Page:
If I am what I eat, I would eat chocolate babka all day everyyy day. It’s soft, carelessly buttery, and 50% happiness + 50% chocolate (which is basically just happiness so babka can basically be 100% happiness). Why would anyone choose to be the bitter flavorless greens that are vegetables?
The only problem then would be that it’s so annoying to make with all the mixing, kneading, more mixing, shaping, and syrup. Here, I’ve basically said good bye to all the beautiful traditions (I’m sorry to all those people out there who have the time to knead and stay in the house forever), this babka is taking over. Mixing and sprinkling anyone can do and the rest of the time the dough naps like a cute little puppy in the refrigerator, filling it with a buttery, sugary aroma. Instead of being fussy, this babka dough is tamer than a wise grandmother and you can basically leave it in the fridge for forever before baking it (i.e. up to 48 hrs, not like 2 years forever 😛 ).
So it’s quite obvious that I’ve decided to take a simple approach to so many recipes. I used to hate these “no knead” recipes because I had a the more time it takes, the better mentality but that was probably because I was around 12 at the time and had allll the time in the world to waste. Now, I have more of a mix it, leave it mentality thanks to all the projects that have stolen away all of my free time.
However I mostly despised no knead breads because they didn’t make any sense to me. Kneading is key to developing gluten which helps the bread stay upright and be soft instead of a deflated deformed brick. Some cookbook authors didn’t think that was quite needed (the science behind it is quite interesting) and so since then a wave of “no knead” breads have swept the net in their glory. It wasn’t until my no knead hokkiado bread that I believed this little idea.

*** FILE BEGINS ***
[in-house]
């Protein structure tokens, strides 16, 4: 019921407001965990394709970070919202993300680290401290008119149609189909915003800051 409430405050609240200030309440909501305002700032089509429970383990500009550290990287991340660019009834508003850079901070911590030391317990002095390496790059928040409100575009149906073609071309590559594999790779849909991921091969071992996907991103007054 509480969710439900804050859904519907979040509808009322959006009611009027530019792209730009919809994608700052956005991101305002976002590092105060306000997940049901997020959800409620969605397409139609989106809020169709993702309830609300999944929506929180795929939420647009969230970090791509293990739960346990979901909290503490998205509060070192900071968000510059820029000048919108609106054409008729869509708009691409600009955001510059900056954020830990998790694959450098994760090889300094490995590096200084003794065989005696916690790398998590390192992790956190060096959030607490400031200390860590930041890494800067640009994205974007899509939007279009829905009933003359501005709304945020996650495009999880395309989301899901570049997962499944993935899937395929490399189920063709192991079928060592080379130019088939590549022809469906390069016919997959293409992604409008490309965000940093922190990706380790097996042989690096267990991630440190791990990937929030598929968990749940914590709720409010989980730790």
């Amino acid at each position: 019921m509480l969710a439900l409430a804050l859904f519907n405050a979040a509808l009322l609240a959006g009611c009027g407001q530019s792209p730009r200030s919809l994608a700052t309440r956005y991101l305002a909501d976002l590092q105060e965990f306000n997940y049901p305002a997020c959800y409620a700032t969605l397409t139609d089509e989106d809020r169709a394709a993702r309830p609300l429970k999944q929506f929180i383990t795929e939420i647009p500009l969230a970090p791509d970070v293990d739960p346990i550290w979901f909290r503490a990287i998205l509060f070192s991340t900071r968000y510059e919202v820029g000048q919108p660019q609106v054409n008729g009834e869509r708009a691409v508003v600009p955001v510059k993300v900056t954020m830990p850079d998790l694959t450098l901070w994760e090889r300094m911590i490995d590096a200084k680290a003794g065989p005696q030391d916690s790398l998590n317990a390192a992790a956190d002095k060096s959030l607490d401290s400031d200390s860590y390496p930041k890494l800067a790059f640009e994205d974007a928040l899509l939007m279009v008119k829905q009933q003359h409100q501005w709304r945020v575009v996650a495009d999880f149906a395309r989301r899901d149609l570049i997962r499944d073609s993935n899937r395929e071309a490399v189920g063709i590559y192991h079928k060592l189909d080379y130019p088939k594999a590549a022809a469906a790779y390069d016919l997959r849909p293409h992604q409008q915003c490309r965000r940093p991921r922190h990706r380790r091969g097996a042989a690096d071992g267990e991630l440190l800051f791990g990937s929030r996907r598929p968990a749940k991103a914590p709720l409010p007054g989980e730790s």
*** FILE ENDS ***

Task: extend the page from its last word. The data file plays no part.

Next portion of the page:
Babka is basically a Jewish bread that is super enriched (as in it’s about as healthy and bread-like as a croissant and brioche mix) and in this case, swirled with an impossible amount of sweet, bitter chocolate and topped with a beyond crumbly, buttery streusel. This one is slightly healthier because I decided to forgo the extra 1/2 cup of sugar that every other recipe has and cut down the sugar by a couple quarters of a cup, but it has the exact same impossibly rich and buttery taste combined with the fluffy dedicance of any other babka. Also, did I mention this is also unbelievebly easy because it’s no knead?
Now I can finish my homework, projects, essays, AND make bread (although we all know what takes priority here… hint: it starts with br- and ends in -ead).
Heat the milk until warm to the touch. Add in the sugar, yeast, eggs, egg yolk, salt, 1 cup flour, and butter. Mix in the rest of the flour 1 cup at a time until fully incorporated. Cover with plastic wrap and let rise in the refrigerator for 24-48 hours (it will not fully double).
To make the chocolate filling, melt the butter and chocolate chips in the microwave or in a double broiler. Mix in the cocoa powder, sugar, salt, and cinnamon. Set aside.
Take the dough out of the fridge and cut in half. Roll one of them into a rectangle that's 2.5 the length of the bread pan and about 10-12 inches wide. The dough should be very thin, almost translucent (very crucial to a babka with intricate swirls -if you don't care, don't bother with the thinness). Spread on 1/2 of the chocolate filling, completely over the dough.
Roll tightly, starting from the long end. Trim about 1 inch off the ends. Fold in half and twist into a large twist. Place in a bread pan.
Repeat with the other piece of dough.
Cover and let rise for 1-2 hours until nearly doubled.
Meanwhile, mix the ingredients for the streusel to make a crumble (you may have to add more flour).
Preheat the oven to 425 F.
Beat an egg and brush on top of each loaf. Sprinkle streusel thickly on.
Bake for 10 minutes, then reduce the temperature to 350 F and bake for 15-25 minutes (adding an aluminum foil cover if necessary to stop excess browning).
Makes 2 loaves.